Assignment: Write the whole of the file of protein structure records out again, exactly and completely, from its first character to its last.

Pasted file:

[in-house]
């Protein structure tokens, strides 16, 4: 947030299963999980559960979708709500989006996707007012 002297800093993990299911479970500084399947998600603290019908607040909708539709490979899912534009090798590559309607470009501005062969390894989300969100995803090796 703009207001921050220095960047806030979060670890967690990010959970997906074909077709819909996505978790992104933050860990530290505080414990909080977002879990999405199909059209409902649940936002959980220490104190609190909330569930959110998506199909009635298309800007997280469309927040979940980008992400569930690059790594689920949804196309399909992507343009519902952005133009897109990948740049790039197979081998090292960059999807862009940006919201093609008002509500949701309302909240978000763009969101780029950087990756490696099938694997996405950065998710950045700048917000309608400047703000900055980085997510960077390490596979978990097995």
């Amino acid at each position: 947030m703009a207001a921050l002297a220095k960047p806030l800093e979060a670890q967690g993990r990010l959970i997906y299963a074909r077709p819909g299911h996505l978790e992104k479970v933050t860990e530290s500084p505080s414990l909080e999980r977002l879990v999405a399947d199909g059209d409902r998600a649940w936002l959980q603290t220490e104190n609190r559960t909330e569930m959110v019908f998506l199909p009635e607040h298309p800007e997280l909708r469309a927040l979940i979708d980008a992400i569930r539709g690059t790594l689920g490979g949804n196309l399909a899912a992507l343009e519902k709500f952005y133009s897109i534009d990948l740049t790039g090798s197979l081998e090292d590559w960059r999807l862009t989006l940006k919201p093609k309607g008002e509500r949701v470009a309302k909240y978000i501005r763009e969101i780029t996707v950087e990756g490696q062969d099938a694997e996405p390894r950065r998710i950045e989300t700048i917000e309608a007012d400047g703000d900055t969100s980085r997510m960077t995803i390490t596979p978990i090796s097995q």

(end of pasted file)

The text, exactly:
[in-house]
């Protein structure tokens, strides 16, 4: 947030299963999980559960979708709500989006996707007012 002297800093993990299911479970500084399947998600603290019908607040909708539709490979899912534009090798590559309607470009501005062969390894989300969100995803090796 703009207001921050220095960047806030979060670890967690990010959970997906074909077709819909996505978790992104933050860990530290505080414990909080977002879990999405199909059209409902649940936002959980220490104190609190909330569930959110998506199909009635298309800007997280469309927040979940980008992400569930690059790594689920949804196309399909992507343009519902952005133009897109990948740049790039197979081998090292960059999807862009940006919201093609008002509500949701309302909240978000763009969101780029950087990756490696099938694997996405950065998710950045700048917000309608400047703000900055980085997510960077390490596979978990097995």
């Amino acid at each position: 947030m703009a207001a921050l002297a220095k960047p806030l800093e979060a670890q967690g993990r990010l959970i997906y299963a074909r077709p819909g299911h996505l978790e992104k479970v933050t860990e530290s500084p505080s414990l909080e999980r977002l879990v999405a399947d199909g059209d409902r998600a649940w936002l959980q603290t220490e104190n609190r559960t909330e569930m959110v019908f998506l199909p009635e607040h298309p800007e997280l909708r469309a927040l979940i979708d980008a992400i569930r539709g690059t790594l689920g490979g949804n196309l399909a899912a992507l343009e519902k709500f952005y133009s897109i534009d990948l740049t790039g090798s197979l081998e090292d590559w960059r999807l862009t989006l940006k919201p093609k309607g008002e509500r949701v470009a309302k909240y978000i501005r763009e969101i780029t996707v950087e990756g490696q062969d099938a694997e996405p390894r950065r998710i950045e989300t700048i917000e309608a007012d400047g703000d900055t969100s980085r997510m960077t995803i390490t596979p978990i090796s097995q």